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Prescribing drug users heroin is more 'cost-effective' than methadone, claim scientists
Users prescribed medicated heroin were more likely to stay in treatment or quit altogether than those on methadone
10:48 GMT, 13 March 2012
High cost: The study considered treatment expenditures, estimated costs for drug therapies and costs borne by the legal system
Medically prescribed heroin is more cost-effective than methadone for treating long-term users, researchers claim.
The controversial study found patients treated with the
prescribed heroin were more likely to stay in treatment or quit the drug
altogether than patients treated with oral methadone.
They were also more likely to spend less time in relapse and to reduce their use of other illegal drugs, according to the University of British Columbia research.
The study, published today in the Canadian Medical Association Journal, said the results are associated with reduced criminal activity and lower health care costs.
Those in the heroin group were also more likely to live longer than someone
receiving methadone maintenance therapy.
The findings were drawn from the North American Opiate Medication Initiative (NAOMI), the first north American trial of medically prescribed heroin, which took place in Vancouver from 2005 to 2008.
The researchers, led by Dr Aslam Anis, used a cost-effectiveness analysis to compare treatments over a one-, five- and 10-year period, as well as a lifetime horizon.
Those in the methadone therapy group generated an average lifetime societal cost of 730,000 ($1.14 million) per person, while those in the diacetylmorphine group generated a lesser cost of 703,000 ($1.09 million).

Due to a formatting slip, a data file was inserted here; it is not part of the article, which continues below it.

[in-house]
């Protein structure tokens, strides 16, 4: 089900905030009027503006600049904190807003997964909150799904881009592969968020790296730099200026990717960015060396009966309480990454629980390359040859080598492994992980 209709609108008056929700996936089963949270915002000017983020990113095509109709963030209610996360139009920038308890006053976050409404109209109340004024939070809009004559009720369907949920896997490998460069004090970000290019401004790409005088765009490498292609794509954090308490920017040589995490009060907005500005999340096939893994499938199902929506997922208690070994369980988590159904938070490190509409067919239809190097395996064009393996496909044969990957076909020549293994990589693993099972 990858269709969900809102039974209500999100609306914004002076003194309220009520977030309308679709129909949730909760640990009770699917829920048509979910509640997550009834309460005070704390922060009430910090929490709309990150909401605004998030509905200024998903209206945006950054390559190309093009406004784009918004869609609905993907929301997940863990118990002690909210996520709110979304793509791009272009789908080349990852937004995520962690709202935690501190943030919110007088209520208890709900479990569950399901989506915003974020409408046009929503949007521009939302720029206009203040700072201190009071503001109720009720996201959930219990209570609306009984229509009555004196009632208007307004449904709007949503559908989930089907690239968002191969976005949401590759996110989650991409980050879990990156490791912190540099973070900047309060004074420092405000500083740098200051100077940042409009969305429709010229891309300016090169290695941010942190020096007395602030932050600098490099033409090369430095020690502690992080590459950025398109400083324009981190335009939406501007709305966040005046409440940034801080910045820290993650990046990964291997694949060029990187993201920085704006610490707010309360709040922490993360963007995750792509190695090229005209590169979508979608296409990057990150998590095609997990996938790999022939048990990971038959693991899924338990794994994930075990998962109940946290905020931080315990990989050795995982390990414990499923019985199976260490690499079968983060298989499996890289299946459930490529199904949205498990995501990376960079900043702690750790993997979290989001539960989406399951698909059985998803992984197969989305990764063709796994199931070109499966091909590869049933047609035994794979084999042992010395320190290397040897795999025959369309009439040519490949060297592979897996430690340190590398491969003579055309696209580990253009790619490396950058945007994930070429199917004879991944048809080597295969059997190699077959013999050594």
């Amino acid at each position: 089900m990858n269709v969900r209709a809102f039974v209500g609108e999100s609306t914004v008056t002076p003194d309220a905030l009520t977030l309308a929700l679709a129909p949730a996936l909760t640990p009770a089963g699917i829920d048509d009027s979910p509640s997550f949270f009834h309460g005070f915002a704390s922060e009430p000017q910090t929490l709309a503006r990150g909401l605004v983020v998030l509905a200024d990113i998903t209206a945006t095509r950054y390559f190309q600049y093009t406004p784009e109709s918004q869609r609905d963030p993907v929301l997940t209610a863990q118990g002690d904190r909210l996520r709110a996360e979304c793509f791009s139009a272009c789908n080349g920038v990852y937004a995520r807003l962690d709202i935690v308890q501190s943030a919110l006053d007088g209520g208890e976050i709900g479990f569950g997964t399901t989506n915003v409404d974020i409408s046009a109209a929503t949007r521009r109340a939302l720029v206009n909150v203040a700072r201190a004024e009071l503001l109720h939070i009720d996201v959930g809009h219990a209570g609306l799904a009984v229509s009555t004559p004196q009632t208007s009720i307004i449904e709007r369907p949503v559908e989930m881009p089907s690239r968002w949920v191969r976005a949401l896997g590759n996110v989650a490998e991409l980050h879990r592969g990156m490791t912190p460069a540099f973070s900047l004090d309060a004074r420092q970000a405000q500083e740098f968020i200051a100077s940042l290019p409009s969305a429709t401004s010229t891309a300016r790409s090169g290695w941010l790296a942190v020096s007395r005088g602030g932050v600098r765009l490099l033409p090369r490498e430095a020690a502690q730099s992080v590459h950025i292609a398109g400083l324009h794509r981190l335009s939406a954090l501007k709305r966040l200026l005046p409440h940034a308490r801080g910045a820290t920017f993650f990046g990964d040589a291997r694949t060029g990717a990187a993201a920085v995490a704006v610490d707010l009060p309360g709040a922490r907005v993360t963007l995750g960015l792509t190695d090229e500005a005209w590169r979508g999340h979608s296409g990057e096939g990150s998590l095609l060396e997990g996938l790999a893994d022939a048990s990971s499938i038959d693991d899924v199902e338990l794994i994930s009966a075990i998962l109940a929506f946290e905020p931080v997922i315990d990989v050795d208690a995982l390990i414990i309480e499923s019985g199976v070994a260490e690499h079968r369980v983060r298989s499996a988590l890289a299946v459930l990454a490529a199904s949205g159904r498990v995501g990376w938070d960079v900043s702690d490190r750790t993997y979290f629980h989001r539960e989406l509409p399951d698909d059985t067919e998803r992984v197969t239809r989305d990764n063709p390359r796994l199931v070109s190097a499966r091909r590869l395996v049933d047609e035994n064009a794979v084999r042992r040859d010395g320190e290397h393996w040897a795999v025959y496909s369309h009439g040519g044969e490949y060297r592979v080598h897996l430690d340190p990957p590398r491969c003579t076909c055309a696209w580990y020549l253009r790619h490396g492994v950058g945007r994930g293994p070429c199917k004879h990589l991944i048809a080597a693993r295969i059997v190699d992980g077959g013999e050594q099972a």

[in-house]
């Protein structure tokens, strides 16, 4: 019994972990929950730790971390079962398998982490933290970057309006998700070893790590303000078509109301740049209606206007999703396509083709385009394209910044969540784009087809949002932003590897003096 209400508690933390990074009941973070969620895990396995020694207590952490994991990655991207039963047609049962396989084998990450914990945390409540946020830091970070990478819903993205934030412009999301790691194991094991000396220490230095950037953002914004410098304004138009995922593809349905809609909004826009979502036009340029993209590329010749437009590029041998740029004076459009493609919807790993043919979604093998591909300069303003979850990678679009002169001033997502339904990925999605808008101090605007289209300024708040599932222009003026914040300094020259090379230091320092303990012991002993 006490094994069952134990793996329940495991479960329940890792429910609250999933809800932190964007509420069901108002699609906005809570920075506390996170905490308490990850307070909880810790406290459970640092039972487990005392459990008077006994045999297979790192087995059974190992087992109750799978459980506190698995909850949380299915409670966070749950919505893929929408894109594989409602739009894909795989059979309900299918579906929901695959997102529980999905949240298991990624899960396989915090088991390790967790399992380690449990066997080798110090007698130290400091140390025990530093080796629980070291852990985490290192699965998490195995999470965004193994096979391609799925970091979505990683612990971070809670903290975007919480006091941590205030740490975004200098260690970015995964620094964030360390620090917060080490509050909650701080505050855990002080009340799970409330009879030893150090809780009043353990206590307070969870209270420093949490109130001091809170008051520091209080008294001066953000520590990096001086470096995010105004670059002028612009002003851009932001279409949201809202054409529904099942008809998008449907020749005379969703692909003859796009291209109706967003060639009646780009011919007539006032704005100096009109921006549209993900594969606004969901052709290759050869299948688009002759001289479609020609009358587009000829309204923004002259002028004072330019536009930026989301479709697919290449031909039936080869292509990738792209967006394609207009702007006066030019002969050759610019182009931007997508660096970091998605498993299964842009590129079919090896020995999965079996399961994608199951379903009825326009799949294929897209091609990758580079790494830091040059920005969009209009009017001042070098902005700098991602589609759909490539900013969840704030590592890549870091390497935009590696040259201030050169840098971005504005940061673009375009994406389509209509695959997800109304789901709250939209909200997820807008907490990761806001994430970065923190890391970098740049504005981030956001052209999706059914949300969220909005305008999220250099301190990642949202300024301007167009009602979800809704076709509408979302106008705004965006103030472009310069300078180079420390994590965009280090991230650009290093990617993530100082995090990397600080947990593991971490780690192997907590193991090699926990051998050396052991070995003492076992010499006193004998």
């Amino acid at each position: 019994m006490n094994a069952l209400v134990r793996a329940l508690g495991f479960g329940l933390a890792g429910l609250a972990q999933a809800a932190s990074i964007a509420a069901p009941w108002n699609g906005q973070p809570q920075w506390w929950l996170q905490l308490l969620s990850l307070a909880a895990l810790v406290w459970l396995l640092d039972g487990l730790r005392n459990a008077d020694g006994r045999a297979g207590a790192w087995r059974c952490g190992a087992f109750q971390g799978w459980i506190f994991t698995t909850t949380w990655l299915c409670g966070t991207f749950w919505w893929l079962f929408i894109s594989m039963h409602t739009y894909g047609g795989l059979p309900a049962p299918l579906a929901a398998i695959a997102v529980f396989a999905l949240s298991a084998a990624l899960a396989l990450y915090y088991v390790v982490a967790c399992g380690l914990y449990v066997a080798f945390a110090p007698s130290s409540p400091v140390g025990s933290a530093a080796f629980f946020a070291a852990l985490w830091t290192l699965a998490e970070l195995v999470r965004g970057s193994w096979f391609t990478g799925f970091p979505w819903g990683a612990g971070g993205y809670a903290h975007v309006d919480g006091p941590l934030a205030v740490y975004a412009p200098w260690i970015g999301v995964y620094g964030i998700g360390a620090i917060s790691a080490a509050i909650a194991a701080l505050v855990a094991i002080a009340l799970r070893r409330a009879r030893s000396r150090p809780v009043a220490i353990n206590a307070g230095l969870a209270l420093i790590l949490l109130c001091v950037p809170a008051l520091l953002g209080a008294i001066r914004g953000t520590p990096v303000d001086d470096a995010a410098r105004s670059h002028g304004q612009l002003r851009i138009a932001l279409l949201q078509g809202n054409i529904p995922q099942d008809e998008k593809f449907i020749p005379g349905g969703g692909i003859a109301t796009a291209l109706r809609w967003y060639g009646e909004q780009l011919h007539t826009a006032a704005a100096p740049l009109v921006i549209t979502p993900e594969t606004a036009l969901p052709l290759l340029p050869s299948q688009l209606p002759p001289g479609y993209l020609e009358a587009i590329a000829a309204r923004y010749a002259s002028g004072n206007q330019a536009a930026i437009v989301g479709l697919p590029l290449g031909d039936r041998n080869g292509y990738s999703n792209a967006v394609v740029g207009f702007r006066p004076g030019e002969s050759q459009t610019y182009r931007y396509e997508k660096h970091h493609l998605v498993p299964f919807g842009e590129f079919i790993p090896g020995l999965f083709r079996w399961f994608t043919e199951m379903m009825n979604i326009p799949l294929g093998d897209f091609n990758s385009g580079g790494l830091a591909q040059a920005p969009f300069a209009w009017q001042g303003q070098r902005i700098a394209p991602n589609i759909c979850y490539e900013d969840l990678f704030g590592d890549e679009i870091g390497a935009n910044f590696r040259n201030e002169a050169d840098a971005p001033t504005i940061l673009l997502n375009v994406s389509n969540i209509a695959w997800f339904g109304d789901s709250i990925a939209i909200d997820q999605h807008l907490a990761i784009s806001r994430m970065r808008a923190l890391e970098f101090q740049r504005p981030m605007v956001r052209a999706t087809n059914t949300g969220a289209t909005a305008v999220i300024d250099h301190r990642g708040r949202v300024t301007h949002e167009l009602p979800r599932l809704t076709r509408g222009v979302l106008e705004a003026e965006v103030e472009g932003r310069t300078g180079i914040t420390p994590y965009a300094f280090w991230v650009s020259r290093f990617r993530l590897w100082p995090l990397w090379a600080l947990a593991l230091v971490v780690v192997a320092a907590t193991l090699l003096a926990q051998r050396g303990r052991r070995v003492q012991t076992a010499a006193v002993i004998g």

The study considered treatment expenditures, estimated costs for drug therapies and costs borne by the legal system.
'NAOMI demonstrated that heroin-assisted therapy is a more effective treatment option than MMT, but now, thanks to this study, we can also confidently say that there are significant economic benefits of using this medication,' Dr Anis said.
'The question I get most about heroin-assisted therapy is whether we can afford the increased direct costs of the treatment,' said co-author Dr Martin Schechter.
'What this study shows is that the more appropriate question is whether we can afford not to.'
The NAOMI study was a randomised trial aimed at testing whether medically prescribed heroin was more effective than methadone therapy for individuals who were not currently benefiting from conventional treatment.
Heroin is made from morphine and is an extremely strong painkiller that makes users feel warm, sleepy and relaxed. The Class A drug is also highly addictive and causes cravings in the brain. Meanwhile the body builds up a tolerance to it, so increasing doses are needed to get the same 'high' or eventually even to feel 'normal.'
Repeated injections can cause vein damage and blood clots and sharing needles can spread viruses like HIV and Hepatitis C. If taken with alcohol it can potentially cause a user to choke on their own vomit.